Goldman Sachs culture 'toxic'? Letter confirms suspicions about Wall Street.
Polls show that Americans hold a very low opinion of Wall Street, and a damning public letter of resignation from a Goldman Sachs executive could only amplify that perception.
Mr. Smith, with more than decade at the firm, then goes on to describe the culture at Goldman Sachs “as toxic and destructive as I have ever seen it.”
He says he knew it was time to leave when he could no longer look students being recruited by Goldman Sachs in the eye and tell them Goldman was a great place to work. Instead, he describes a place where making money off the firm’s clients became the mantra.
Smith’s description of the firm fits with Main Street’s perception of Wall Street these days. Despite the run-up in the stock market, many people view Wall Street as a place where fat cats rake in huge bonuses, and lobby aggressively against attempts by Congress to rein in their activities.
“Wall Street is not held in high regard so this is certainly not going to help,” says Dennis Jacobe, chief economist at the Gallup Organization in Washington. “I think one of the things that is under-perceived on Wall Street and many of the financial sectors is how badly the financial crisis has hurt the reputation of everyone involved with Wall Street.”
In a survey published last December, Harvard’s Center for Public Leadership ranked Wall Street at the bottom in terms of American’s confidence in its leadership. Congress, the media, and the White House all ranked higher.
Even long-time Wall Street observers agree that the perceptions are distinctly negative.
“Wall Street is not doing a very good job of explaining its importance to the economy and the good it does,” says public relations executive Richard Torrenzano of the Torrenzano Group and a former spokesman for the New York Stock Exchange. “It helps corporations and new organizations raise money in a public environment, and that money is used to build new plants, create jobs, and really help the quality of life in which we live.”
However much good Wall Street does is far overshadowed by the public’s memory of 2008 financial crisis, which ultimately lead to the Great Recession.
“People will always be suspicious of banks,” says Hester Peirce, a senior research fellow at the Mercatus Center at George Mason University and a former Securities and Exchange Commission official. “Part of the reason is that Main Street has suffered so tremendously, and people are still mad at the banks getting all the money they got.”
At the height of the financial crisis, Goldman Sachs, like other large financial institutions, borrowed money from the federal Troubled Asset Relief Program (TARP). And, like other large banks, it repaid those loans with interest.
Also, at the height of the financial crisis in 2008, Warren Buffet’s company, Berkshire Hathaway, invested $5 billion in Goldman Sachs. Part of Mr. Buffet’s investment was in the stock, which he purchased for $115 a share. On Wednesday, the stock was selling for $120 a share, off about $4 a share.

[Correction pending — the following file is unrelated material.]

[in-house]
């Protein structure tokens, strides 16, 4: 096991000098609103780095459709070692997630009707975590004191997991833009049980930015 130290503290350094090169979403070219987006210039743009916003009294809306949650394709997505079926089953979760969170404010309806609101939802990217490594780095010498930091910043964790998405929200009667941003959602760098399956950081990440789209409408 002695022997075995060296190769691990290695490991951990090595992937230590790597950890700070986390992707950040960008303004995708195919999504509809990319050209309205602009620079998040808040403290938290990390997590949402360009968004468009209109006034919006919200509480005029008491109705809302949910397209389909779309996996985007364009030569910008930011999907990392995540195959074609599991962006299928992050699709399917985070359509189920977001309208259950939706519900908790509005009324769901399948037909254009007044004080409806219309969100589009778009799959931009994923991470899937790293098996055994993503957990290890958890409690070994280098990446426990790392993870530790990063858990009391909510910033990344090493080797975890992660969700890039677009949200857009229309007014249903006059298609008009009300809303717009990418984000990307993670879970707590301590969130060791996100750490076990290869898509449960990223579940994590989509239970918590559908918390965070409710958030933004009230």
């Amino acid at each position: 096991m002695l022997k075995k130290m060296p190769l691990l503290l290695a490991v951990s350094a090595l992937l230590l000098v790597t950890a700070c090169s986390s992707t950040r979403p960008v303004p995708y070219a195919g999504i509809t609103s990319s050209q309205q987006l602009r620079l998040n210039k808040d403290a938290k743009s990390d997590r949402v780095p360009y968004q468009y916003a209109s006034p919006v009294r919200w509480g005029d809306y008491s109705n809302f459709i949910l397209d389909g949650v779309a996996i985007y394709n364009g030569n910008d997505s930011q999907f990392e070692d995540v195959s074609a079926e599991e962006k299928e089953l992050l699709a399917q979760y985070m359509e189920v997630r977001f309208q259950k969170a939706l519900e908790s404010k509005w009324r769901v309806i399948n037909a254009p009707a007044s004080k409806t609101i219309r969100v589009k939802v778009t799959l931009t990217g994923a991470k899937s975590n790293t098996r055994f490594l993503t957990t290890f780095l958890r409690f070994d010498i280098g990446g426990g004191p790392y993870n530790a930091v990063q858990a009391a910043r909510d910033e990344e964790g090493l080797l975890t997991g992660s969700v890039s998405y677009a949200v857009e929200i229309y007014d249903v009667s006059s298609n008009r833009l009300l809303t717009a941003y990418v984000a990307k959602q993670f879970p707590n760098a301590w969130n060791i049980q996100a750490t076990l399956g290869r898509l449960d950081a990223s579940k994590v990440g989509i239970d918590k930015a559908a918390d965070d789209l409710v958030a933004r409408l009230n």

Goldman Sachs, which made a profit of about $1 billion in the fourth quarter, is known for its intense work ethic and cutthroat culture. Each year the investment bank culls its ranks of underperforming executives and traders. However, in the past, the firm has also sent many of its alumni to Washington, including former Treasury Secretaries Robert Rubin and Henry Paulson.
“Many have worked there or wanted to work there,” says Ms. Peirce. “Goldman is elite but all the big banks have the reputation of people working very hard.”
Goldman officials are also politically active. In the 2012 cycle, Goldman Sachs, through its political action committee as well as individual contributions, is the top organizational donor to Mitt Romney’s presidential campaign, according to the Center for Responsive Politics/Open Secrets. Goldman Sachs and its officials have made 232 donations totaling $426,780.
In a letter to their employees on Wednesday, Goldman Sachs executives Lloyd Blankfein and Gary Cohn disputed Smith’s characterization of the firm. “Needless to say, we were disappointed to read the assertions made by this individual that do not reflect our values, our culture and how the vast majority of people at Goldman Sachs think about the firm and the work it does on behalf of clients,” wrote the two men in a letter posted on the firm’s website.
The Goldman Sachs officials said that as far as they knew, Smith, whom they never identified by name, had not expressed any misgivings through any of their anonymous channels. “If an individual expresses issues, we examine them carefully and we will be doing so this case,” they wrote.
The Goldman Sachs letter to its employees also noted that two weeks ago, Goldman was named one of the best places to work in the United Kingdom, where Smith resides.
Critics of Goldman Sachs blame its problems on a fixation with short-term profits. “It is just this short term grab for profits,” says T.J. Faircloth, director of research at Boston-based Corporate Accountability International, which monitors corporate behavior. “We see this across the board with other corporations.”
This jibes with Smith’s view of the big firm. In his op-ed, the former executive writes, “Today, if you make enough money for the firm (and you are not currently an ax murder) you will be promoted into a position of influence.”
Smith says he hopes his op-ed acts like a warning shot to the company’s board of directors.